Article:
Orillia Packet and Times March 2, 1957

To a reasonably large number of people, the name Longford Mills still manages to conjure up an image of giant slabs floating lazily down rivers and across lakes, until they reach a hot destination in the Longford ovens.

What a false picture this image supplies!  All surrounding rivers and lakes are free of their timber cargo. The ovens have long been dismantled and removed to a quieter resting place and no longer can wood alcohol or charcoal can be purchased from the plant. In fact the days of the Longford Mills lumbering plant are history, almost 20 years in the past.

Most of the same buildings are still standing but now the house giant pieces of up to date machinery that are continually working overtime in an attempt to meet the great demand fo liquid detergents and carboxel a water soluble agent used in the production of innumerable products.

Yes, the modern housewife would have cause to grumble if the Longford plant and its counterparts were to shut down. The number of industries that use carboxel is fantastically high and as regards liquid detergents, it is a known fact that they are rigidly ousting soaps for all  markets throughout the world.

They were first used in Germany, due to a shortage of fats in central Europe back in the early thirties but were not manufactured in Canada until the end of the Second World War.   Starting only in 1945, manufacturers of liquid detergents have seen their product rapidly overhaul the sale of soap and it is estimated by 1960, detergents will control 70% of the market for cleaning goods.

This makes the Longford Mills plant an extremely important one in the country and possibly the greatest asset to Central Ontario.  It is a branch of the Dominion Tar and Chemical Company, a concern that has 51 plants throughout Canada, including building products plants, tar plants, chemical plants an salt mines.


Longford Mills first found its way onto the map back in 1895 when it became a lumbering plant.  The timber was floated down the Black River and its tributaries into Lake St. John where it received a gentle push from a small steamer built especially for that purpose.

The plant had its own small gauge railway for the transportation of lumber and a glance at a photograph taken in the 1920s from the water tower which is still standing shows that the Mill was completely self supporting with a hotel, an arena and small houses or its employees.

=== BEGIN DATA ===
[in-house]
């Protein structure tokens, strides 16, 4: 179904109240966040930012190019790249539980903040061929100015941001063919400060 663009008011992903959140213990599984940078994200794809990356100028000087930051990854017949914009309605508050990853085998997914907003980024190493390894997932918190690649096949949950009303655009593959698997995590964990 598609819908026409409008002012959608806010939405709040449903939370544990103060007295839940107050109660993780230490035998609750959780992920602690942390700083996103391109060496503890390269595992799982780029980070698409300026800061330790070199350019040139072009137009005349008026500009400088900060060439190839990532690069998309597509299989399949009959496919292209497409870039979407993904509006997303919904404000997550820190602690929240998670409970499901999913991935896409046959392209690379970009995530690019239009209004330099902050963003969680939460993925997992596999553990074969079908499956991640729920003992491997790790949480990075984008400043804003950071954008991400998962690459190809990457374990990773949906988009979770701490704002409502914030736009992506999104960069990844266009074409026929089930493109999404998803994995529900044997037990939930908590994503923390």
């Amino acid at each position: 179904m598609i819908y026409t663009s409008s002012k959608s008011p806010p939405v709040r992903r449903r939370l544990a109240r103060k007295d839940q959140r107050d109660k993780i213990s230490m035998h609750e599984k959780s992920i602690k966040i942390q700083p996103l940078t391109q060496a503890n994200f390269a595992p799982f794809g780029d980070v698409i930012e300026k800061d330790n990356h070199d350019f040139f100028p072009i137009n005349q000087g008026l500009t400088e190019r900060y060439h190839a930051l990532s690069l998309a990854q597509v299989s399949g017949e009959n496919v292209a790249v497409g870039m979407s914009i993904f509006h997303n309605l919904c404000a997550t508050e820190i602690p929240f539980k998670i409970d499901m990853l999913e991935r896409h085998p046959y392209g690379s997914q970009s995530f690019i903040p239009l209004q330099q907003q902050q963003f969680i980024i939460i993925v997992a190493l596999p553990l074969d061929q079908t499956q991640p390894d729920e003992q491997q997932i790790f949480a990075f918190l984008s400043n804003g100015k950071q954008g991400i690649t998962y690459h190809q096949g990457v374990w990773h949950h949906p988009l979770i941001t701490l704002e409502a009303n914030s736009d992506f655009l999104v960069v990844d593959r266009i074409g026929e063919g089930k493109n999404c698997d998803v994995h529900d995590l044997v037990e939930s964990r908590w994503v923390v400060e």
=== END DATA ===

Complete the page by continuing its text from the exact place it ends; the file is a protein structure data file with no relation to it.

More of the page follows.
Main products were charcoal, acetone and wood alcohol and progress continued until the early 1930s when Canada was hit by the Depression and the plant was forced to work spasmodically up until 1939.

That year saw the world at the commencement of the Second World War, but at Longford Mills the situation was a little different with business beginning to pick up again.  Production demands began to pour in and everyone was busy until 1943 when the plant was forced to close down.

At the end of the war the plant lay dormant.  In 1946 however it was decided the plant should be used for the development of different types of chemicals, so a great deal of remodelling was undertaken, one of the main renovations being the removal of the old lumber ovens and alcohol stills.

The following year the Standard Chemical Company obtained dome Swedish patents for methyl cellulose and as the Longford Mills plant was not being used at that time, the firm decided to produce the good s there. Carboxel was new to Canada, although it had been previously been produced in Europe and the U.S.A. and even at the present time Longford Mills is the only plant that produces a refined grade.

In 1951 Chemical Develoments of Canada, a division of D.T.C. obtained a German patent for liquid detergents and as had been the case four years previously, the Longford plant was found to be available so more industry was pushed there.


That was the beginning with both sections now coming under Chemical Development of Canada Limited. Itself part Dominion Tar Company, production especially in the liquid detergent field, is progressing in leaps and bounds.

Around fifty people are employed at the plant, many of them being direct descendents of the pioneers of the old lumbering mill.  Most of the old houses and other buildings have now disappeared but others have taken their place.  It is very interesting to note that many of the present employees also own small farms, whereby they insure themselves of a living to go alongside the income they earn at the plant.

Three shifts are operated at the factory with round the clock work progressing for six days most weeks but occasionally only five. The total time worked by a single employee at the moment is a 44 hour week.

Most of the raw material products are shipped into the plant by tank truck and tank car and this method is also used along with a cargo of large drums to send out the finished products.  As is the case with most machinery inside the factory, many of the tank trucks are constructed of stainless steel, a great improvement over other makes seed on the highway every day.

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